Disability News Weekly Roundup – Monday, October 13 – Friday, October 17

Human Interest:
‘Argo’ hero Tony Mendez battling Parkinson’s (The Washington Post)
Tony Mendez, the real-life CIA agent portrayed in the movie “Argo,” is using his fame to raise awareness of Parkinson’s disease, a disability for which he is in treatment. He spoke publicly about it for the first time at an international symposium for the Focused Ultrasound Foundation, an organization helping develop a new treatment for the disease. He recently underwent Deep Brain Stimulation: an electrode was implanted in his brain to block electronic signals, preventing tremors and other symptoms. The results, so far, have been encouraging.

How one musician helped a teen with hearing impairment enjoy her first live concert (Huffington Post)
Dutch teenager Vera, who wears a cochlear implant as she was born with a severe hearing impairment, was recently able to experience her first live music concert. The event was part of mobile company Vodafone’s “Firsts” series, which celebrates the many ways technology can help people enjoy new experiences. Netherlands musician Kyteman was asked to compose music specifically tailored to Vera’s limited hearing range. The girl tested the music in studio to ensure that she could hear all the notes. Then, the music was performed with an 18-piece orchestra for a crowd of 400 people, including Vera.

White House to spotlight disability employment (Disability Scoop)
Ten people from across the country were honored at the White House this week for their efforts to expand employment opportunities for people with disabilities. These “Champions of Change” included a veteran with a disability who runs his own organic egg business, company managers who have taken steps to boost disability employment within their ranks, and the founder of a company that helps ensure that the digital systems businesses use are accessible.

Autism symptoms eased by broccoli extract, study finds (Disability Scoop)
A chemical that is found in broccoli and other vegetables may be able to improve behavior and social skills dramatically in people with autism. According to a study published in Proceedings of the National Academy of Sciences, in as little as four weeks of taking daily doses of the broccoli sprout extract sulforaphane, many teens and adults with autism saw significant gains in behavior, socialization, and communication. The study involved 40 males ages 13 to 27 with moderate to severe autism, 26 of whom received daily doses of sulforaphane while the rest were given a placebo.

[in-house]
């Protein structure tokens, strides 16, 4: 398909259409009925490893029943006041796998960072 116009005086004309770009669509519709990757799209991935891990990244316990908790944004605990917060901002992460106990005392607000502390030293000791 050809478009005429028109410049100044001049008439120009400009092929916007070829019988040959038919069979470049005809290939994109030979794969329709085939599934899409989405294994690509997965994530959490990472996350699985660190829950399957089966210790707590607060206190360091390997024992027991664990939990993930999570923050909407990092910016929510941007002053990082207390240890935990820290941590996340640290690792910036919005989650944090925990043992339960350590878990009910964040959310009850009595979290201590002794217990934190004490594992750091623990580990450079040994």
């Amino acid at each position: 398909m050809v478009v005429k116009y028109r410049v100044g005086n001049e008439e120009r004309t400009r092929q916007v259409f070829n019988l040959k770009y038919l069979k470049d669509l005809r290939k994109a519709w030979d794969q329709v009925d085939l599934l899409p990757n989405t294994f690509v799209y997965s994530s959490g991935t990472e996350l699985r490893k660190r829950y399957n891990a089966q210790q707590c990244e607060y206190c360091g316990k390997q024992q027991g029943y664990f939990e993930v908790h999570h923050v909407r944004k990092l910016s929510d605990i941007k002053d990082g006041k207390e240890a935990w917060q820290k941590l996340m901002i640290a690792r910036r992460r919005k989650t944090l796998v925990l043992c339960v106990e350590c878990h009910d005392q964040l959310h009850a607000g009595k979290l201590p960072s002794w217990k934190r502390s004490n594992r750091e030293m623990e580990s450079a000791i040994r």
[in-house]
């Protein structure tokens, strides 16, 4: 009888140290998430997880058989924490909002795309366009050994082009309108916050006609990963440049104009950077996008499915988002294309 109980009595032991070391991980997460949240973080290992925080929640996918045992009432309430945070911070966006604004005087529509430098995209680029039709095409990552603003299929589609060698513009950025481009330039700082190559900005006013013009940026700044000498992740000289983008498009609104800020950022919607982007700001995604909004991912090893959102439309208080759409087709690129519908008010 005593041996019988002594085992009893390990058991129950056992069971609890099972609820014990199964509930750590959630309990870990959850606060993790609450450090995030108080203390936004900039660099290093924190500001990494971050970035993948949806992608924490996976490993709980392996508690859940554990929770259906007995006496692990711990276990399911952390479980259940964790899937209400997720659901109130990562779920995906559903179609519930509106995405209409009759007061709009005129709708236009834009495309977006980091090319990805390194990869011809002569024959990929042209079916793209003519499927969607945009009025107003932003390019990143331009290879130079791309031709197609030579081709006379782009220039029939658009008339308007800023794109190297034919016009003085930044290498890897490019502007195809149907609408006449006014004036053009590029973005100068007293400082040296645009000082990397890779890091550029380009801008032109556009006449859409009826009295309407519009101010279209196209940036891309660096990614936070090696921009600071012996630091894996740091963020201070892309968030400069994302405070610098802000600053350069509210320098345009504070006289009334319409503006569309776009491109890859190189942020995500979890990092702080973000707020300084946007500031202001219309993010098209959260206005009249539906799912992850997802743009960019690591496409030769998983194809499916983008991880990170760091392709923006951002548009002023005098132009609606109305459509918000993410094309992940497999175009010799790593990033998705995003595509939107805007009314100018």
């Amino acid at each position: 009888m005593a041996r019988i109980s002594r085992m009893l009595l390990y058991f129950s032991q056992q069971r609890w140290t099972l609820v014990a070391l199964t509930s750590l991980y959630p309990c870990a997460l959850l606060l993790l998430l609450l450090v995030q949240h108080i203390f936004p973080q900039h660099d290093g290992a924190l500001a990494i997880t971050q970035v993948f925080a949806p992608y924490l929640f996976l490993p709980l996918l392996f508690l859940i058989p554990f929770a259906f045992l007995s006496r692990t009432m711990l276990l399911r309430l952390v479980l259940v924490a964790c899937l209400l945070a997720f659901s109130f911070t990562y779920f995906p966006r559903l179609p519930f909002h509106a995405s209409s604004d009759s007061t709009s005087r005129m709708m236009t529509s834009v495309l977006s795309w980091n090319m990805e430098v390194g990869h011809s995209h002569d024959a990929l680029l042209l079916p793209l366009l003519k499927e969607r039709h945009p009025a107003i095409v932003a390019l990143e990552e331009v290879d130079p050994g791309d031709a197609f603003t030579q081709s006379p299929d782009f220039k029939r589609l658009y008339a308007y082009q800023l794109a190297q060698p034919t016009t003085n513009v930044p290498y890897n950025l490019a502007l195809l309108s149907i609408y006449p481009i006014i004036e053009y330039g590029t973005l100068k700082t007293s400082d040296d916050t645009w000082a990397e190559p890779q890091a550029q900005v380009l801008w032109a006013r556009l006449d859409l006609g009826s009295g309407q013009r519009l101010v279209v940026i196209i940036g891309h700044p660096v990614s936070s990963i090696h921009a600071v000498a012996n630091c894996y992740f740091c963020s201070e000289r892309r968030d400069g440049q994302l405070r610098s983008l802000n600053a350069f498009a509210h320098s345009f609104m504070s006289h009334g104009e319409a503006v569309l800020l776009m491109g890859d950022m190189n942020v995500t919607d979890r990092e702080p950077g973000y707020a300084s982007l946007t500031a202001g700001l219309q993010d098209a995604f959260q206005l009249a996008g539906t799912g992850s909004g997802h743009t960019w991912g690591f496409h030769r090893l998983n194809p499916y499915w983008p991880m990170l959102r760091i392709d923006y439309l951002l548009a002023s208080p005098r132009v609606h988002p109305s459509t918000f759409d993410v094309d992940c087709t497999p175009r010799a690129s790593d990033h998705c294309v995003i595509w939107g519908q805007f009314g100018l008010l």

Cause of ALS found, Northwestern team says (Chicago Tribune)
Researchers at Northwestern University say they have discovered a common cause behind amyotrophic lateral sclerosis (ALS) that could open the door to an effective treatment. The discovery could also show the way to treatments for other neurodegenerative diseases such as Alzheimer’s, dementia, and Parkinson’s. The researchers identified the breakdown of cellular recycling systems in the neurons of the spinal cord and brain of ALS patients that results in the nervous system slowly losing its ability to carry brain signals to the body’s muscular system.

Sandia dynamic leg prosthesis technology auto-adjusts for all day fit (Medgadget)
Custom sockets for prosthetic legs do not conform to the changing shape of an amputee’s stump. To improve fit and provide all-day comfort, Sandia National Labs have developed a special sensor and shape-changing socket. The sensor detects pressure within the socket being applied to it in multiple directions: perpendicular to and along the length of the leg. The socket has built-in pockets that can be filled with a fluid to change its shape based on the sensor readings. The article includes a video presenting the technology.

Cane offers shock-absorbing technology, design features intended to mimic natural hip movement (Rehab Management)
The design of the Ergoactives Tucane Ergonomic Cane incorporates features built to mimic the hip’s natural movement while providing stability at virtually any angle. The cane is equipped with shock-absorbing technology and is designed to improve spinal injuries and pain by providing the user proper posture just by walking with it. A spring mechanism located on its handle also allows users to feel as through the cane is “walking with them.” The system is propelled as the user lifts the cane and the Tucane’s grip is engineered to absorb vibration from the cane’s impact on the ground.

New OtoSense mobile app identifies sounds for users – and learns new sounds (The Hearing Review)
The OtoSense is a new mobile app that identifies and distinguishes the source of incoming audio alerts such as alarms, sirens, timers, and bells, turning smartphones and tablets into assistive alerting devices for deaf and hard-of-hearing users. The app, which is downloadable from the Google Play store, comes with a built-in library of standard fire and smoke alarm sounds. Additionally, OtoSense can be personalized by users, recording and storing the most significant sounds of their environment. Users are notified of their sounds via flash and vibration.

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